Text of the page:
Of Miracles and Evidential Probability

Hume Studies 31 (1):37-61 (2005)
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Abstract
This paper defends Hume’s argument against miracles from John Earman’s Bayesian attack. Attention to historical context and to details of interpretation show that Hume’s argument is different and more sophisticated than Earman and other critics have held. The linchpin in the defense is showing that Hume’s theory of probability is deliberately different from the mathematical theory of probability, and in particular that it has its roots in a tradition of evidential probability going back to ancient Roman law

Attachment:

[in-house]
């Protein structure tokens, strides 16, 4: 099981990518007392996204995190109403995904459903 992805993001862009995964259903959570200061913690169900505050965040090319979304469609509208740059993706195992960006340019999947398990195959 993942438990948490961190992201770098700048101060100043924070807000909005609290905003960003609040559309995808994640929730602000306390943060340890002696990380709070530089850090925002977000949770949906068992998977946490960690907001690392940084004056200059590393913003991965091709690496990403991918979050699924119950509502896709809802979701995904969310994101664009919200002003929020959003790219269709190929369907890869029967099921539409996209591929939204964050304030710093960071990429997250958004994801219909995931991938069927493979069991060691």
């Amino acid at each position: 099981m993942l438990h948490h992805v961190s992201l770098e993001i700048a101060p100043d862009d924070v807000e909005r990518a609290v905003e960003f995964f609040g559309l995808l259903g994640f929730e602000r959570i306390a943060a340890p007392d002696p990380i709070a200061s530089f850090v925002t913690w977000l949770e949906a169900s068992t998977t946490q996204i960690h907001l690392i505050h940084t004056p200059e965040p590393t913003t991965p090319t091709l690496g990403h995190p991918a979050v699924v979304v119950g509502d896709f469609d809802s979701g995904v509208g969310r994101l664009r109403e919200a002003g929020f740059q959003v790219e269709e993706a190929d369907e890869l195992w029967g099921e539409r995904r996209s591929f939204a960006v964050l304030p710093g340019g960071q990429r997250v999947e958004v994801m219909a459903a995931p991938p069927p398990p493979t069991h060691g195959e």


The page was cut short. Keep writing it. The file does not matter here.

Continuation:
ISBN(s)
0319-7336
PhilPapers/Archive ID
VANOMA-4
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Archival date: 2018-06-11
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2011-02-21

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